Great dodecahedron

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Great dodecahedron
Type Kepler–Poinsot polyhedron
Stellation core regular dodecahedron
Elements F = 12, E = 30
V = 12 (χ = -6)
Faces by sides 12{5}
Schläfli symbol {5,52}
Face configuration V(52)5
Wythoff symbol 52 | 2 5
Coxeter diagram
Symmetry group Ih, H3, [5,3], (*532)
References U35, C44, W21
Properties Regular nonconvex

(Vertex figure)

Small stellated dodecahedron
(dual polyhedron)
3D model of a great dodecahedron

In geometry, the great dodecahedron is a Kepler–Poinsot polyhedron, with Schläfli symbol {5,5/2} and Coxeter–Dynkin diagram of . It is one of four nonconvex regular polyhedra. It is composed of 12 pentagonal faces (six pairs of parallel pentagons), intersecting each other making a pentagrammic path, with five pentagons meeting at each vertex.

The discovery of the great dodecahedron is sometimes credited to Louis Poinsot in 1810, though there is a drawing of something very similar to a great dodecahedron in the 1568 book Perspectiva Corporum Regularium by Wenzel Jamnitzer.

The great dodecahedron can be constructed analogously to the pentagram, its two-dimensional analogue, via the extension of the (n – 1)-pentagonal polytope faces of the core n-polytope (pentagons for the great dodecahedron, and line segments for the pentagram) until the figure again closes.


Transparent model Spherical tiling

(With animation)

This polyhedron represents a spherical tiling with a density of 3. (One spherical pentagon face is shown above in yellow)
Net Stellation
× 20
Net for surface geometry; twenty isosceles triangular pyramids, arranged like the faces of an icosahedron

It can also be constructed as the second of three stellations of the dodecahedron, and referenced as Wenninger model [W21].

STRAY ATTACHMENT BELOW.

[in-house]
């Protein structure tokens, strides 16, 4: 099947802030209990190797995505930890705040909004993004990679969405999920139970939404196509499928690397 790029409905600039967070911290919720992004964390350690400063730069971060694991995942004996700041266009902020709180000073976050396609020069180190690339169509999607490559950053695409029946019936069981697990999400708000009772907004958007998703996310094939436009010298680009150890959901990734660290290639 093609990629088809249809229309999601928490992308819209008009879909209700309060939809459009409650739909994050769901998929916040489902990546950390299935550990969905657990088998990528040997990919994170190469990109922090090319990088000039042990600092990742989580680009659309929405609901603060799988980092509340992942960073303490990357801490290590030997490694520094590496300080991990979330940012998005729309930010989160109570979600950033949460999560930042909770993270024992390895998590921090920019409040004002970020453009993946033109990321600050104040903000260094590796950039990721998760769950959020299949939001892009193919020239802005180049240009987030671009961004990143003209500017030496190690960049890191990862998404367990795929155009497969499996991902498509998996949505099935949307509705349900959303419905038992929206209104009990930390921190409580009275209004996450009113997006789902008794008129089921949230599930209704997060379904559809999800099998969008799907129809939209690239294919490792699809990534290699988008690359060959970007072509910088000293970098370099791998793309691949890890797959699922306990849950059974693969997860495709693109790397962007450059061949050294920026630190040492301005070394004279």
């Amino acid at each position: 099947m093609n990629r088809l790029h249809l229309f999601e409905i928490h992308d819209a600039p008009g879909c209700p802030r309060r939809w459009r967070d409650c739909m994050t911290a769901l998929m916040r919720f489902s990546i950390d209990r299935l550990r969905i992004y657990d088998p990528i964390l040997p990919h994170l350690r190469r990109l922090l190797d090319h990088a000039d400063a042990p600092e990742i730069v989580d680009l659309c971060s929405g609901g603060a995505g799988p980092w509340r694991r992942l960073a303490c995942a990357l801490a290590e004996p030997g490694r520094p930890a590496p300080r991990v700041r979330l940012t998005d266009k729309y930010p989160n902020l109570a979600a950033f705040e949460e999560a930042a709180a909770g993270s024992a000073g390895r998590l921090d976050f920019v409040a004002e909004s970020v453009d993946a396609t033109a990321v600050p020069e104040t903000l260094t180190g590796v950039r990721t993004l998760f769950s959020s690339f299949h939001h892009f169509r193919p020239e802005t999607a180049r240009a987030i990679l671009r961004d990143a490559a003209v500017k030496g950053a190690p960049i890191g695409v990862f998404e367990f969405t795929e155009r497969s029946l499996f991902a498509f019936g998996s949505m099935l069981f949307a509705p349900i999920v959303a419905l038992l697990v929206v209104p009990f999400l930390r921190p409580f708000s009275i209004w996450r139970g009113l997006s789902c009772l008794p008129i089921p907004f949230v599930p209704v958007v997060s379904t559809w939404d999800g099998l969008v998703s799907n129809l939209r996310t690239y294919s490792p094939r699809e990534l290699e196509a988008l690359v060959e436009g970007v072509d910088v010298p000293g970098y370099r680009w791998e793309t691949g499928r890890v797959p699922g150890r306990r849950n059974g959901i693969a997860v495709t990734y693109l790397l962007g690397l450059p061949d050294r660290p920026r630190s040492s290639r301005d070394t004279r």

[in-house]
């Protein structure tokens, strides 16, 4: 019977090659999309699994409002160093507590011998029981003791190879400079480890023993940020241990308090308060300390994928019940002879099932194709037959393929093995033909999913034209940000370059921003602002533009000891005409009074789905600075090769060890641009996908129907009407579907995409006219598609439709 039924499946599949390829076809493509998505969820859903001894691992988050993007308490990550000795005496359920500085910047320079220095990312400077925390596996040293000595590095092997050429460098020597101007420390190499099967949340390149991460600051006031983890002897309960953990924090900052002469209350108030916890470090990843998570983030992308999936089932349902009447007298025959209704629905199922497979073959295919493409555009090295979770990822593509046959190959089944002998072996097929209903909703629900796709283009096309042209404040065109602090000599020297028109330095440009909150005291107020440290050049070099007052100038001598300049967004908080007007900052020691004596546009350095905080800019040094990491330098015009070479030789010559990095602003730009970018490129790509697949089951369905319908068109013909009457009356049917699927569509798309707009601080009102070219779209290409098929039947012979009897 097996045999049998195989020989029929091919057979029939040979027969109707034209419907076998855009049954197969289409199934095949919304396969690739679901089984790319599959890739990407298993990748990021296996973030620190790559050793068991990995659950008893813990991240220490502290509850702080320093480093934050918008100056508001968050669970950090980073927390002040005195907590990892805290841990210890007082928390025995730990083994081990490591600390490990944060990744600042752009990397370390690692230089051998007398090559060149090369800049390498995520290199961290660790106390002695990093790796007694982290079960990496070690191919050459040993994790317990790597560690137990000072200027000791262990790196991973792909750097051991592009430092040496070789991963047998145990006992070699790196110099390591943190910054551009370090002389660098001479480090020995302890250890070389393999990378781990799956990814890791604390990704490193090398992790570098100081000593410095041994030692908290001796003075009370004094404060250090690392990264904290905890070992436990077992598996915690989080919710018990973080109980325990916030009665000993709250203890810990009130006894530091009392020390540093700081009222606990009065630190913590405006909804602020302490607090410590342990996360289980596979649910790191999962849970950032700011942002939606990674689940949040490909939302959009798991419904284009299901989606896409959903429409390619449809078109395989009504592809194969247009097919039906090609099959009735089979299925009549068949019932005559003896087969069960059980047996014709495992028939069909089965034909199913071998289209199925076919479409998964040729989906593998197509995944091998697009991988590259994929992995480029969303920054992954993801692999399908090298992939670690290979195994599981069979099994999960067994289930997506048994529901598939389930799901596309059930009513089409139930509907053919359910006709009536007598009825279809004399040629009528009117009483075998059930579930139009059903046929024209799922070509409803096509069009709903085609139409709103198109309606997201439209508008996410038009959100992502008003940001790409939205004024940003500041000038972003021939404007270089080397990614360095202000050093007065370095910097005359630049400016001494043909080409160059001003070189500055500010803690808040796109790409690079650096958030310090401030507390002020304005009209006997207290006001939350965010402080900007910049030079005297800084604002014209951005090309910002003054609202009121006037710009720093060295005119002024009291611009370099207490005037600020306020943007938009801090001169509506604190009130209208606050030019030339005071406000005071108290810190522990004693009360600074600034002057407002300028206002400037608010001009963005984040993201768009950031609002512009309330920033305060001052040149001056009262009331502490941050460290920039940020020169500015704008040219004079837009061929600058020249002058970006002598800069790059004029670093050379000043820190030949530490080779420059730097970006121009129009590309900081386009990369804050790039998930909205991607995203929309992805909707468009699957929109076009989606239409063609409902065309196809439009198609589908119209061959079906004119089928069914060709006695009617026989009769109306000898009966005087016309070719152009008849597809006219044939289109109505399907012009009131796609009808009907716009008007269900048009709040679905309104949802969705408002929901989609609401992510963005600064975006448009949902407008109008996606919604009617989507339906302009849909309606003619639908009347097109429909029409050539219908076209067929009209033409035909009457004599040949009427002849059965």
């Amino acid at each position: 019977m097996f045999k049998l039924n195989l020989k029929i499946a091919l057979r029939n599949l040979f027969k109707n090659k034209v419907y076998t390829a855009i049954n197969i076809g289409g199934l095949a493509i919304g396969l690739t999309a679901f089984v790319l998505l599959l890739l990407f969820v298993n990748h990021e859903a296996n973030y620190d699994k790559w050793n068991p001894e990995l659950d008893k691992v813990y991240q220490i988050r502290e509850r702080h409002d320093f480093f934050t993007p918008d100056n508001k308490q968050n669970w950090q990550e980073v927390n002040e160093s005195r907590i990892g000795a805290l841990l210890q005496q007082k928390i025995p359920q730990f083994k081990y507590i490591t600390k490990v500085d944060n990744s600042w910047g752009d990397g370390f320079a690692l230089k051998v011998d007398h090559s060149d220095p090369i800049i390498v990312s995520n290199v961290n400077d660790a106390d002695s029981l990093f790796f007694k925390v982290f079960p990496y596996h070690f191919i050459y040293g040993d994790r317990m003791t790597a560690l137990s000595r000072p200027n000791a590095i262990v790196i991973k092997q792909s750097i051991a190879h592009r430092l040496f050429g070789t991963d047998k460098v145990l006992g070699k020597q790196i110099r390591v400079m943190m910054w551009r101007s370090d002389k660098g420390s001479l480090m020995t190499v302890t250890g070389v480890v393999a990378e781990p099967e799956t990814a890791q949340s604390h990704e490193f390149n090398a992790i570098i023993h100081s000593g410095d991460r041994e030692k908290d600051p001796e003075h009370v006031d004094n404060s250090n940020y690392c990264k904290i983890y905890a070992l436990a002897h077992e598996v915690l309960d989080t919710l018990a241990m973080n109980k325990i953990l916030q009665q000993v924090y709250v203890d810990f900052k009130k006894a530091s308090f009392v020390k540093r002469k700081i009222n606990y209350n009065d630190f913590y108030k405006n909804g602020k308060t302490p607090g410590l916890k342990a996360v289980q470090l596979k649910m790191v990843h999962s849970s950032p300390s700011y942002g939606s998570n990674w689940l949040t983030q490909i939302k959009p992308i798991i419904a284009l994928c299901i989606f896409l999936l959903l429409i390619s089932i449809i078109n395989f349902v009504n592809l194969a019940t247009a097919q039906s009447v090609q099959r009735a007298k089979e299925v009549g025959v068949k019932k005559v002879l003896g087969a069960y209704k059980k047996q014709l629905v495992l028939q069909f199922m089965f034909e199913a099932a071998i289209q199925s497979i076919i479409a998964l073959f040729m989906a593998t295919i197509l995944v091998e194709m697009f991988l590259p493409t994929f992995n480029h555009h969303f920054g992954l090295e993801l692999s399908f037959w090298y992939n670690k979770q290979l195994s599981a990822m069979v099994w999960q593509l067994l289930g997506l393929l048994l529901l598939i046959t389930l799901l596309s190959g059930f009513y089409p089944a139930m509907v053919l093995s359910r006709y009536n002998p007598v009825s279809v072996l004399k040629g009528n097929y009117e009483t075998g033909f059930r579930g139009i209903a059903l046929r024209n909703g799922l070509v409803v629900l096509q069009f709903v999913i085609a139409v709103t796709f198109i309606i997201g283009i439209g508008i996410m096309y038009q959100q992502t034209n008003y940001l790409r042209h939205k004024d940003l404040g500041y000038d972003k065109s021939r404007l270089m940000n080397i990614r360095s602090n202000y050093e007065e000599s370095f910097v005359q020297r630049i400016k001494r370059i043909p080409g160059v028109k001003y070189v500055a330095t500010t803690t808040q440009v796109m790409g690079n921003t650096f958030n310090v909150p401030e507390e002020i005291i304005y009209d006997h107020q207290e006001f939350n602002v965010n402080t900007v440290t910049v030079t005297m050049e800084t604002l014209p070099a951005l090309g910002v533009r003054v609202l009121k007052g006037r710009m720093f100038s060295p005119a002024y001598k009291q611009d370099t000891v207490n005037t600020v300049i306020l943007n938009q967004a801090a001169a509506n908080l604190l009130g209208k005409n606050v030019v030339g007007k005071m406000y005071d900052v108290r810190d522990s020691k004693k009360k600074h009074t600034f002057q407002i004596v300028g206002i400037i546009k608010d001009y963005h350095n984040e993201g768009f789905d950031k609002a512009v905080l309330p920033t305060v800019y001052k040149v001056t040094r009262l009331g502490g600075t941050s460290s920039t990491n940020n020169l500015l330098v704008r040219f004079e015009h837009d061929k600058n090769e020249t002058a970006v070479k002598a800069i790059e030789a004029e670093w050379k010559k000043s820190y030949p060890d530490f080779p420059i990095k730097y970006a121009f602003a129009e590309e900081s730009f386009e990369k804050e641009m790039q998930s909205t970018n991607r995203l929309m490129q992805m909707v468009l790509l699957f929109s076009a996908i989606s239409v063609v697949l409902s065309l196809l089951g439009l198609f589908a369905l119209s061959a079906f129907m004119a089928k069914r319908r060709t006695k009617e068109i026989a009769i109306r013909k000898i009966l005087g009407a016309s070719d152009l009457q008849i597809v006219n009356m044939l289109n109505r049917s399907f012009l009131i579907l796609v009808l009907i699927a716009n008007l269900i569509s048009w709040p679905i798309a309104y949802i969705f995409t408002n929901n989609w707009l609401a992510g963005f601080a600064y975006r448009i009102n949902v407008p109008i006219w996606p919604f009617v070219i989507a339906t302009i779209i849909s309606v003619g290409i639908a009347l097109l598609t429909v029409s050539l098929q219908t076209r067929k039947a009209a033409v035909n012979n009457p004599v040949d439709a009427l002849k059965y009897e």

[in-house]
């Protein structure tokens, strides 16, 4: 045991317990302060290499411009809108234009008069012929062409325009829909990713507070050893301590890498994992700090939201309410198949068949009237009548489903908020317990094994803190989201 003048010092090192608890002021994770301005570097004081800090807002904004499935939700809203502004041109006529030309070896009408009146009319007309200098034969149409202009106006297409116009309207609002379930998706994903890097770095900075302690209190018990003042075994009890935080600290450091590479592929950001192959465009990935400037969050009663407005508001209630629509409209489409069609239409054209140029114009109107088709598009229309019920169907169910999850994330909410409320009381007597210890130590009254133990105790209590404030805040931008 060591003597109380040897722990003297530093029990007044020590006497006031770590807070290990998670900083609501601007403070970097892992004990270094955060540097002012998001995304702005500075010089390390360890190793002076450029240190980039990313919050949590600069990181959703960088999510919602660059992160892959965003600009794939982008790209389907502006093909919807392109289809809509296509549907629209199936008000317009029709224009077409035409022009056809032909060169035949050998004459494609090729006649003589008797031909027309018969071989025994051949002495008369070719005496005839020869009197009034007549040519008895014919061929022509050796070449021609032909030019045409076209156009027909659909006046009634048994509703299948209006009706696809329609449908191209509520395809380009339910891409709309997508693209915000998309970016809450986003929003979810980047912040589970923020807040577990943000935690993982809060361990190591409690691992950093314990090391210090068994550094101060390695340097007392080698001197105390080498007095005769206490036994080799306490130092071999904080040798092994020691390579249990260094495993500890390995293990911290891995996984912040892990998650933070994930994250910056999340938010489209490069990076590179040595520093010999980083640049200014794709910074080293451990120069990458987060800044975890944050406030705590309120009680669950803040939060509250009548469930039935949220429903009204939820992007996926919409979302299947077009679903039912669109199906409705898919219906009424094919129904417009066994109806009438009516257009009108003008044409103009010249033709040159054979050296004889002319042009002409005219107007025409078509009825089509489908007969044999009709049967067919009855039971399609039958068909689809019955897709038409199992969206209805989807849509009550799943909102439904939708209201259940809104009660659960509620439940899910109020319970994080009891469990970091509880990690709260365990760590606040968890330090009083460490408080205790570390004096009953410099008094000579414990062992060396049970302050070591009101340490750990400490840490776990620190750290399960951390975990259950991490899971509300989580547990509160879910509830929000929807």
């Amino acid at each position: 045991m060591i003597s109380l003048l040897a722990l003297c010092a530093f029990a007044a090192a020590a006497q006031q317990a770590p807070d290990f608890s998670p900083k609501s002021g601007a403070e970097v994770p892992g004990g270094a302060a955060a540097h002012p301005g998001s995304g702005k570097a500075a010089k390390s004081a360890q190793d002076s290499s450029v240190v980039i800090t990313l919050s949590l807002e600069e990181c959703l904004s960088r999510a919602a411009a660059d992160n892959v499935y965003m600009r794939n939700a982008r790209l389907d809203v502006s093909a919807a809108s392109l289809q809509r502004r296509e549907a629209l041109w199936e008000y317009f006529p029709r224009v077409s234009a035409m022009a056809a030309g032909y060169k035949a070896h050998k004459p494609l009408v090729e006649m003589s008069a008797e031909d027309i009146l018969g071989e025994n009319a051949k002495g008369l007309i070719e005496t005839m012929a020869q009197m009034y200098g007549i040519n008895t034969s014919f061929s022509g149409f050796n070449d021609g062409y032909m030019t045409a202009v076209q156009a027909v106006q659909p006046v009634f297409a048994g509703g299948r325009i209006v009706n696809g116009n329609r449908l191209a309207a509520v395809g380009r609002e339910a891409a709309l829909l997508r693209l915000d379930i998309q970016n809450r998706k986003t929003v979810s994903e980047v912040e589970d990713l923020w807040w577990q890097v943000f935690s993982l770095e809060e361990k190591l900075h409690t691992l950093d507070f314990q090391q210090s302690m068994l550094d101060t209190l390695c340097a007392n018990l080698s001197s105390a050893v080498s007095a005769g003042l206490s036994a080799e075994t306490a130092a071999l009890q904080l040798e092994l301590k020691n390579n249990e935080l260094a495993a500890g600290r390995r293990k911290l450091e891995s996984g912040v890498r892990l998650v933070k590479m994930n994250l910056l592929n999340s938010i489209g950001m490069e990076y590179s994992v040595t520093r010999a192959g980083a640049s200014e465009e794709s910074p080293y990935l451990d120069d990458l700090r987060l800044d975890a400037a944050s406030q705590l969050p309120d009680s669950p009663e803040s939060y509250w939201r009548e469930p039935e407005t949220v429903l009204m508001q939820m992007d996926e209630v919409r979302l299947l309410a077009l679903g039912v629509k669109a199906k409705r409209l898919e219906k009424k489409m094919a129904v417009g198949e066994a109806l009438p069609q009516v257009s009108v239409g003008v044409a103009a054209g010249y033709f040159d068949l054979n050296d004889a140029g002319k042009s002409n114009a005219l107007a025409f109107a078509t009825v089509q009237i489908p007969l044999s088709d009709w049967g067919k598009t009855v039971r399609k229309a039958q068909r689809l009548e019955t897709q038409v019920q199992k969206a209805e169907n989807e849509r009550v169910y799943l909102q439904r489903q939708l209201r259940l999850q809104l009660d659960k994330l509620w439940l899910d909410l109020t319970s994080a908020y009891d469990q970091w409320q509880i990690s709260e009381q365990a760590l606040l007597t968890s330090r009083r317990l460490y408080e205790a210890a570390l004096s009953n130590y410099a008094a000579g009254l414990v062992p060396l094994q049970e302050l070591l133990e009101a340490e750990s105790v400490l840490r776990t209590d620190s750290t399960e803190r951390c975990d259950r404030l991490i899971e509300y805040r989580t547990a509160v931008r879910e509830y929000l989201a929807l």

Related polyhedra[edit]

Animated truncation sequence from {5/2, 5} to {5, 5/2}

It shares the same edge arrangement as the convex regular icosahedron; the compound with both is the small complex icosidodecahedron.

If only the visible surface is considered, it has the same topology as a triakis icosahedron with concave pyramids rather than convex ones. The excavated dodecahedron can be seen as the same process applied to a regular dodecahedron, although this result is not regular.

A truncation process applied to the great dodecahedron produces a series of nonconvex uniform polyhedra. Truncating edges down to points produces the dodecadodecahedron as a rectified great dodecahedron. The process completes as a birectification, reducing the original faces down to points, and producing the small stellated dodecahedron.

Stellations of the dodecahedron
Platonic solid Kepler–Poinsot solids
Dodecahedron Small stellated dodecahedron Great dodecahedron Great stellated dodecahedron
Name Small stellated dodecahedron Dodecadodecahedron Truncated


See also[edit]


  1. ^ * Baez, John "Golay code," Visual Insight, December 1, 2015.

External links[edit]

  • Eric W. Weisstein, Great dodecahedron (Uniform polyhedron) at MathWorld.
  • Weisstein, Eric W. "Three dodecahedron stellations". MathWorld.
  • Uniform polyhedra and duals
  • Metal sculpture of Great Dodecahedron